Last remaining section of Seashore Hall receives approval for razing

The same year Seashore Hall turns 120, the Board of Regents have approved a request by the University of Iowa to raze the building and replace it with green space for the downtown district.



Progress of the Seashore Hall demolition is seen on Saturday, Feb. 25, 2018. Seashore Hall, which was originally the home of the University hospital, is being torn down to make room for a new building to house the school of Psychological and Brain Sciences.

Katie Ann McCarver, News Editor

The state Board of Regents on Sept. 19 approved a University of Iowa request to raze Seashore Hall, or what remains of the building after two previous razings demolished its southwest and southeast wings.

According to regents documents, the demolishment of Seashore Hall — in addition to the UI Communications Center — aligns with the university’s master plan and will involve abatement of asbestos-containing materials, removal of underground utilities, and restoration of green space to the project sites.

“[Seashore Hall] hasn’t supported its programs for some time,” UI Campus Planning Director Joe Bilotta said. “Renovations that have happened over time tried to support the academic programs in it, but it really just couldn’t keep up with the change in technology.”

The building’s razing would eliminate $27.8 million in deferred maintenance, the same documents said, which is similar to the estimated price of its replacement. As for demolishment, a Treasurer’s Temporary Investment income of $2,775,000 will cover the costs, according to regent documents.

“Through a lot of analytics and study over the years, it was determined that we shouldn’t be investing too much in the facility, and a replacement facility was going to be the best investment for the state,” Bilotta said.

Celebrating 120 years, Seashore was originally built in 1899 as the UI’s first hospital. The southwest wing was razed because of severe structural deficiencies in 2000, and the regents approved the razing of a southeast section in 2016, according to their documents.

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Bilotta said the reasoning for razing the building in parts and not as a whole was so that programs in it did not lose learning space. With buildings as large as Seashore, he said, demolishment occurs in phases to avoid displacement of entire programs.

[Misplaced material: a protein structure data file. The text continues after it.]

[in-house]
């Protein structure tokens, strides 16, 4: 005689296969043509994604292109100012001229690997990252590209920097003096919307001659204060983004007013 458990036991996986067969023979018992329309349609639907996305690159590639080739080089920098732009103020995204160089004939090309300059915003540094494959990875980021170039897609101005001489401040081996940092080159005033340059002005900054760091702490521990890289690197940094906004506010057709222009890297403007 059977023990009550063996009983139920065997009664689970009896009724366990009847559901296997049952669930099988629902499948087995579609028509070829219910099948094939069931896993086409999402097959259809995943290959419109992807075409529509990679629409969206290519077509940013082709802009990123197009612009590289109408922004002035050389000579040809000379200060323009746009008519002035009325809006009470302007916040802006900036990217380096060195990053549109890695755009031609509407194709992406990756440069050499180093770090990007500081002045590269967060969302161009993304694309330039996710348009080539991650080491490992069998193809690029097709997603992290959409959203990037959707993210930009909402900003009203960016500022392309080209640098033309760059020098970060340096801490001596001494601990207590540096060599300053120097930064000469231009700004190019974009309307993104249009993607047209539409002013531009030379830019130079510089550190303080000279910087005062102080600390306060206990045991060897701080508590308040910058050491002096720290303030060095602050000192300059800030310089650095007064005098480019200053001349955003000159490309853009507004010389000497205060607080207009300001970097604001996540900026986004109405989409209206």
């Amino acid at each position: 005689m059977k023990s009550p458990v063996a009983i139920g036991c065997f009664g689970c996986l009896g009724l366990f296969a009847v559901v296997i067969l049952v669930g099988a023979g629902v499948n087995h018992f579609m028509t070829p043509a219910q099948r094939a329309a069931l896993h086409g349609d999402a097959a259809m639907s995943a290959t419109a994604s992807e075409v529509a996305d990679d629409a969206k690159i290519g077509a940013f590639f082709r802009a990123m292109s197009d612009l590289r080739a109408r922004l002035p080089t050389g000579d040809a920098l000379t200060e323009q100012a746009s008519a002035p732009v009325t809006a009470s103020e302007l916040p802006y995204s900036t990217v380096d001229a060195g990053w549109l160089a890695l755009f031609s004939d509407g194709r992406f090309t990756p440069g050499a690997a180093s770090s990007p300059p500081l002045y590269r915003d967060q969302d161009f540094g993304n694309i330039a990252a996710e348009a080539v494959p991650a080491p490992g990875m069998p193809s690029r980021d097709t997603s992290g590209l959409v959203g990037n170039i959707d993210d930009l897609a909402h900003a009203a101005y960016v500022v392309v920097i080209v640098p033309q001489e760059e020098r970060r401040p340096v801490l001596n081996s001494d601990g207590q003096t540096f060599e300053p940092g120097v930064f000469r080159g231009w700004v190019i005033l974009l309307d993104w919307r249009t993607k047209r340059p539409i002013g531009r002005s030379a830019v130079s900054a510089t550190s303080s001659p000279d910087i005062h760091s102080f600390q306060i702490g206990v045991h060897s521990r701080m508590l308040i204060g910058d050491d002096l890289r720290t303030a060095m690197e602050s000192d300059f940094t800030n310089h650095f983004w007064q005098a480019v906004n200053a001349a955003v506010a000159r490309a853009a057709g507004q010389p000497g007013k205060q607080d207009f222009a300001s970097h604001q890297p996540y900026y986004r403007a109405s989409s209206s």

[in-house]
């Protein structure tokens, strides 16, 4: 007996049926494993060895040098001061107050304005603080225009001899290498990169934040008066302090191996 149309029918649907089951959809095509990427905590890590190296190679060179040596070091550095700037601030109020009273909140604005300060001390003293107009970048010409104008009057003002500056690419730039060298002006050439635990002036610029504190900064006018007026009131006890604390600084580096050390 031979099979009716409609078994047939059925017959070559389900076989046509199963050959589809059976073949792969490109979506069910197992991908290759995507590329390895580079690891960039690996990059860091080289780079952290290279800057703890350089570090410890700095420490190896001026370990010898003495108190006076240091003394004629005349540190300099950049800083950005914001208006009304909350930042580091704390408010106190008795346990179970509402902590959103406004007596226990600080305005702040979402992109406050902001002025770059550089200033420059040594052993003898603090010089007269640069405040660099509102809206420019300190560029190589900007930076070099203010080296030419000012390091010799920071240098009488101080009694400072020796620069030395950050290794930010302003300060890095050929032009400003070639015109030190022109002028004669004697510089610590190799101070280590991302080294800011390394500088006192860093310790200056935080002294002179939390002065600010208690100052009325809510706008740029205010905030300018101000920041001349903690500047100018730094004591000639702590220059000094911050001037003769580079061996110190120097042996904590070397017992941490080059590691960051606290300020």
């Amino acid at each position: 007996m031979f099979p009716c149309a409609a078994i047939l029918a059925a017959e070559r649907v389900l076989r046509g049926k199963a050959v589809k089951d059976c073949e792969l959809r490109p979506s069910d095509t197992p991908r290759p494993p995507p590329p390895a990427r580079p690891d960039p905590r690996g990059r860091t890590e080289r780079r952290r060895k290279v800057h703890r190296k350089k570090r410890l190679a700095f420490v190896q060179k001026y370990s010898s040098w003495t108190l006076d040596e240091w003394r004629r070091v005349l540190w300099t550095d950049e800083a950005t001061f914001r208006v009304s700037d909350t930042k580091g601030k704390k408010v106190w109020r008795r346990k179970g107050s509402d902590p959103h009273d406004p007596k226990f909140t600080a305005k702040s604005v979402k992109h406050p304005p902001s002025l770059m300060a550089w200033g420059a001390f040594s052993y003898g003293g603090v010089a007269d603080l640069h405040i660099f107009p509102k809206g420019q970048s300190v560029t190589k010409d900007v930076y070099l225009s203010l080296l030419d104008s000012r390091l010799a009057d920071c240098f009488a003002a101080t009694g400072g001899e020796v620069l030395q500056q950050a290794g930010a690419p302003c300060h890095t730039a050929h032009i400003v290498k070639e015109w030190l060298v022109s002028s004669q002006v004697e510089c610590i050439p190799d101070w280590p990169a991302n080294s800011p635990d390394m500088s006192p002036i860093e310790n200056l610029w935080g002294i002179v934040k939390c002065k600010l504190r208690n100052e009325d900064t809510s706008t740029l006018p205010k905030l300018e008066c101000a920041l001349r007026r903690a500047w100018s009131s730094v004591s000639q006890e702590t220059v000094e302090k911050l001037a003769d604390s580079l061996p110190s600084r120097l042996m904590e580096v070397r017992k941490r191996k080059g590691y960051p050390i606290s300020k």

The third and final part of the building that requires razing is approximately 128,000 square feet and inadequate for its current teaching and research missions, said regent documents.

In 2016, the regents approved the construction of a new Psychological and Brain Sciences facility, which is projected to open January 2020. Bilotta said some programs may move into that building this winter, but the move is more likely in the spring. The sociology program will be housed on the top floor of North Hall, and construction on this will probably begin next month.

“If you’ve been to campus, you can see Seashore Hall’s sort of on life support,” UI Campus Planning and Development Business Manager David Kieft said.

The building will be replaced with green space for gathering, which will help connect downtown Iowa City to the North Side Market area.

The envisioned space is best described as “park-like,” Bilotta said, and officials hope it will improve the pedestrian corridor to Linn Street. The land on which Seashore stands will evolve into a collegian, mini quadrangle, which sketches for should be ready within the week, he said.

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However, there is also potential that at least a part of the site could be used for a neurological science facility, Bilotta said. But that depends on the program growing at the UI, and officials don’t certainly expect that anytime soon.

Despite approval from regents to raze it, Seashore probably has at least another year of life before demolishment, Bilotta said. Sociology programs are primarily still in the building and will have to wait probably six to nine months before the new facilities are ready.

“That building really just outlived its usefulness to the institution,” Bilotta said about Seashore. “It’s an old building, but it’s tired. It just wasn’t working. Our programs were not in a space that was needed to be successful.”